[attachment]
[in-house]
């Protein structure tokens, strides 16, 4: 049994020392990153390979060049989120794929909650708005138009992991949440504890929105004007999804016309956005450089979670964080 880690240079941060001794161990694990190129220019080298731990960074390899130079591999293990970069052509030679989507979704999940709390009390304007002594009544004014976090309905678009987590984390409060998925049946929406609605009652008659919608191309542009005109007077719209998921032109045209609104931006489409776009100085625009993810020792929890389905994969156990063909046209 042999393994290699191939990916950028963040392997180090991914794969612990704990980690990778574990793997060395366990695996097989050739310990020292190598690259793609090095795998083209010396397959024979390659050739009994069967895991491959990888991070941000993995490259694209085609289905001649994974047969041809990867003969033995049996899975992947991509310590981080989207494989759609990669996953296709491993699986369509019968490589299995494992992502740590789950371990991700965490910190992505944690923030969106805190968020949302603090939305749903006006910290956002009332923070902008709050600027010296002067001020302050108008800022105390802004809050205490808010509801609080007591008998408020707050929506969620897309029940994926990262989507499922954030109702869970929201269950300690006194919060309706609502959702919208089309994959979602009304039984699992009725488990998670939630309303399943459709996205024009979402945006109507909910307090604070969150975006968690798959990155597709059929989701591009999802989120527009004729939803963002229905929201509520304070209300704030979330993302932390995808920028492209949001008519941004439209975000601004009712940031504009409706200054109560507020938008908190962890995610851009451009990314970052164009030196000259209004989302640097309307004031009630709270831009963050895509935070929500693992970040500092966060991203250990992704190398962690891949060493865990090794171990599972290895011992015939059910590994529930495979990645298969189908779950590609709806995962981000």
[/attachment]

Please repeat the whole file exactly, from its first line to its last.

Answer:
[in-house]
């Protein structure tokens, strides 16, 4: 049994020392990153390979060049989120794929909650708005138009992991949440504890929105004007999804016309956005450089979670964080 880690240079941060001794161990694990190129220019080298731990960074390899130079591999293990970069052509030679989507979704999940709390009390304007002594009544004014976090309905678009987590984390409060998925049946929406609605009652008659919608191309542009005109007077719209998921032109045209609104931006489409776009100085625009993810020792929890389905994969156990063909046209 042999393994290699191939990916950028963040392997180090991914794969612990704990980690990778574990793997060395366990695996097989050739310990020292190598690259793609090095795998083209010396397959024979390659050739009994069967895991491959990888991070941000993995490259694209085609289905001649994974047969041809990867003969033995049996899975992947991509310590981080989207494989759609990669996953296709491993699986369509019968490589299995494992992502740590789950371990991700965490910190992505944690923030969106805190968020949302603090939305749903006006910290956002009332923070902008709050600027010296002067001020302050108008800022105390802004809050205490808010509801609080007591008998408020707050929506969620897309029940994926990262989507499922954030109702869970929201269950300690006194919060309706609502959702919208089309994959979602009304039984699992009725488990998670939630309303399943459709996205024009979402945006109507909910307090604070969150975006968690798959990155597709059929989701591009999802989120527009004729939803963002229905929201509520304070209300704030979330993302932390995808920028492209949001008519941004439209975000601004009712940031504009409706200054109560507020938008908190962890995610851009451009990314970052164009030196000259209004989302640097309307004031009630709270831009963050895509935070929500693992970040500092966060991203250990992704190398962690891949060493865990090794171990599972290895011992015939059910590994529930495979990645298969189908779950590609709806995962981000």